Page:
As well as Canopy Growth (NYSE:CGC) has grown over the years, it has struggled to stay out of the red, burning through a lot of cash along the way. And that’s why it’s not surprising that shares of this top pot stock are down around 70% over the past year, which is only marginally better than the Horizons Marijuana Life Science ETF‘s 72% decline during the same time frame. There’s been a lot of change happening at the company. In March, Canopy Growth announced that it would cut 500 jobs, and in April it said it would be shutting down its growing facility in Yorkton, Saskatchewan. The company’s biggest move came nearly a year ago when it fired CEO Bruce Linton.
However, there’s reason to be bullish on Canopy Growth’s stock, and it’s not only because it’s so much cheaper than it was a year ago. The company’s making moves that should set it up for better results in the future, and that could make the stock a very appealing investment today.
Canopy makes significant changes to global operations
On April 16, Canopy Growth announced that it would be scaling back its presence around the world. In Africa, the cannabis producer will be exiting its operations in South Africa and Lesotho. And while it’s staying in Latin America, the company will shut down its cultivation facility in Colombia and said that it would be “moving to an asset-light model that leverages local suppliers for raw materials.” Even in the U.S. market, Canopy Growth is going to cease farming operations in Springfield, New York as it says it produced more than enough hemp in 2019. While Canopy’s not exiting the U.S., it’s also not going to continue stockpiling hemp.
These are the first significant moves made by Canopy Growth’s new CEO David Klein, who took over earlier this year. He previously served as the chief financial officer of Constellation Brands (NYSE:STZ), which invested $4 billion in the cannabis producer back in 2018.
Two of the areas that he’s focused on improving are cash burn and the company’s cost structure. The changes announced earlier this month will certainly help on both fronts. They allow Canopy Growth to focus more on its domestic market where the bulk of its operations are. In Colombia, the company will be more efficient with its production process. And while it may be appealing from a growth perspective to have a footprint in Africa, it’s arguably far too early to be worrying about operations in Lesotho, a country with a population of only 2.1 million people. At 58 million people, South Africa is a much bigger and promising market, but it remains illegal to sell cannabis there and it’s not clear when that might change.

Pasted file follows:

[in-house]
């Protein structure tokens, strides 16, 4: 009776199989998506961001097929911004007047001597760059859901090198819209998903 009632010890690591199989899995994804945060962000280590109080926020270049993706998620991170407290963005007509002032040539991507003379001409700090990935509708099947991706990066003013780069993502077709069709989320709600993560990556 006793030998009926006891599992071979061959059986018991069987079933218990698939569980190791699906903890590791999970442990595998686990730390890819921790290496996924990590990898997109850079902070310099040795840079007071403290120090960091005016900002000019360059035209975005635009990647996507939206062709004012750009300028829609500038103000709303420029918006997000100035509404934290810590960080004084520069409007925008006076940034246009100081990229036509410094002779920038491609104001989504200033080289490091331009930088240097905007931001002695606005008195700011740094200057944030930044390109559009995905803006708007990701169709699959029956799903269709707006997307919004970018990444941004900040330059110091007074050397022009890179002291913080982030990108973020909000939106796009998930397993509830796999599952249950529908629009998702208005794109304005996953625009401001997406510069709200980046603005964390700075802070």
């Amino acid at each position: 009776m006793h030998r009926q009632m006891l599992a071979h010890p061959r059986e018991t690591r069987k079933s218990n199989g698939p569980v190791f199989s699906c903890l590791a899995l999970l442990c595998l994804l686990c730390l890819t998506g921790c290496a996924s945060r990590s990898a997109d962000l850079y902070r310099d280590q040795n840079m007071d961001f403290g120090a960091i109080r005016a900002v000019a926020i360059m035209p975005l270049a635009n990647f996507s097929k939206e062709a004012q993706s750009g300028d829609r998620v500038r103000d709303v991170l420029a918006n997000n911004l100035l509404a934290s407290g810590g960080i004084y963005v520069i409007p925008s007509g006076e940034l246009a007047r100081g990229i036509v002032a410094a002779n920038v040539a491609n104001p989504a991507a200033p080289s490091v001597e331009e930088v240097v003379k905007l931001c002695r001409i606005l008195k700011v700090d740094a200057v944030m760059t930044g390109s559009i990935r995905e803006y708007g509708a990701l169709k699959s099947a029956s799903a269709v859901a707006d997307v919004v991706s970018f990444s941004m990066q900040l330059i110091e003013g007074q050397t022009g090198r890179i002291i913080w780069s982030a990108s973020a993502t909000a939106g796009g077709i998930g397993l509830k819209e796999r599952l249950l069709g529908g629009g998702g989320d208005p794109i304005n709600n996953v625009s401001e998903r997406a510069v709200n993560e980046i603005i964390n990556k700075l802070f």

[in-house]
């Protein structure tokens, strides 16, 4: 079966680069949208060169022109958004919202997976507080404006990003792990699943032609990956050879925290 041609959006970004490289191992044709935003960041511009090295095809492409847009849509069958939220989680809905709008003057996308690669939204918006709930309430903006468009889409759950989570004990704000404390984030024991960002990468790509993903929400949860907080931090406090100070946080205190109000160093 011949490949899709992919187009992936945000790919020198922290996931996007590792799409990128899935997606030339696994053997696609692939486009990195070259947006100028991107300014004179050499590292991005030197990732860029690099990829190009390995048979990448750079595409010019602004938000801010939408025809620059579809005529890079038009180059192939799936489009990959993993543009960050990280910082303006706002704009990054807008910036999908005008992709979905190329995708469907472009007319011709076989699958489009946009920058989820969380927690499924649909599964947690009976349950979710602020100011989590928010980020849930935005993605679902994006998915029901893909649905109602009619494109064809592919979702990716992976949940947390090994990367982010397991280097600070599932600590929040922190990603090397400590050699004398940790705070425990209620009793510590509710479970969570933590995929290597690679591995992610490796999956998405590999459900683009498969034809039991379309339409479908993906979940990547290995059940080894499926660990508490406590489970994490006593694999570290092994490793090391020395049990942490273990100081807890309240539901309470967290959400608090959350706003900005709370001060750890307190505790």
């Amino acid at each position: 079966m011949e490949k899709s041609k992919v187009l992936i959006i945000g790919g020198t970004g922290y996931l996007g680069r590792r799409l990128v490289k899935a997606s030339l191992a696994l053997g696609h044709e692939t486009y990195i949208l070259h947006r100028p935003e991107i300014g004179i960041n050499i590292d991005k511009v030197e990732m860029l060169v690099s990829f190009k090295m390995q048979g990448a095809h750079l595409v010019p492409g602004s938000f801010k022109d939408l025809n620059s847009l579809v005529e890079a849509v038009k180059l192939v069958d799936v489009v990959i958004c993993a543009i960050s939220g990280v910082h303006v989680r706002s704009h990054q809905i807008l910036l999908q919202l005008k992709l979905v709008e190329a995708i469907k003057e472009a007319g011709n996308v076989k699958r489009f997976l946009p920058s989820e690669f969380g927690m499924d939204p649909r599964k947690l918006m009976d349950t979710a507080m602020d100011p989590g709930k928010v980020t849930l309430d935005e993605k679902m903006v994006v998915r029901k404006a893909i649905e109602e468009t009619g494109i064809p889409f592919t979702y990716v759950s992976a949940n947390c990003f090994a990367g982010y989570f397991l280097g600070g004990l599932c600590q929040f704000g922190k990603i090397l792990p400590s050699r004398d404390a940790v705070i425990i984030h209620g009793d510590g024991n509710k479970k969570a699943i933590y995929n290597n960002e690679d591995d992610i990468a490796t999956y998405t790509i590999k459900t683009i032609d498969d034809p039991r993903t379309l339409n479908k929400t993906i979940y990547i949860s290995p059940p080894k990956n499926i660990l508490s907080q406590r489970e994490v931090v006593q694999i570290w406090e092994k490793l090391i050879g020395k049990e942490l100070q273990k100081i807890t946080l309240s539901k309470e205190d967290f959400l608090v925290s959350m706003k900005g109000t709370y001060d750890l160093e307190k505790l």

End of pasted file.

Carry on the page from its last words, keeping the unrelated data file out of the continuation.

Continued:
Over the nine-month period ending Dec. 31, Canopy Growth generated 47.3 million Canadian dollars from international medical marijuana sales, which was 14.6% of its gross revenue of CA$324.6 million. In the prior-year period, international medical marijuana sales totaled just CA$8.3 million. And the company says that impressive growth came primarily due to its acquisition of the German pharmaceutical and cannabinoid company, C3. That suggests that the company’s international medical marijuana sales and its presence in other parts of the world, outside of Germany, is still fairly insignificant.
The good news is that the recent decisions announced by Canopy Growth aren’t likely to have a material impact on the company’s growth or sales numbers this year or in the near future. But they could help cut costs and improve its bottom line — the pot producer’s reported a net loss in each of the past four quarters. That’s why for investors, these are very good decisions that suggest the company’s management is moving in the right direction to improve its financials which, in turn, should help the stock price gain some traction.
Why now could be a great time to buy Canopy Growth
Shares of Canopy Growth aren’t at their 52-week lows, but the stock is still trading at a significant discount to where investors have valued it in the past. Here’s how it looks in terms of its historical price-to-sales ratio:
The stock is a much cheaper buy today than it’s been in the past. Another reason to be bullish is that sales may continue to be strong this year, even amid the coronavirus pandemic, which could help bring this multiple down even more. Data from the Ontario Cannabis Store is showing that demand in April is still strong as orders are nearly five times the levels they were before the outbreak of COVID-19. The data is from just one province, but it’s an encouraging sign nonetheless.
With CA$1.6 billion of cash and cash equivalents as of Dec. 31, and a strong partner like Constellation Brands, Canopy Growth is in good shape to weather the storm ahead.
It’s one of the safe bets in the industry to sustain itself during this pandemic. Buying the pot stock near its low today could set investors up for some strong returns when the Canadian and U.S. economies start getting back to normal and when the priority for cannabis investors is back to investing in pot stocks with strong growth prospects, rather than just ones with adequate cash flow. That may take a year or two to happen, but it wouldn’t be all that surprising to see Canopy Growth’s stock double in value from where it is today given the company’s relatively low valuation and its opportunities for continued growth.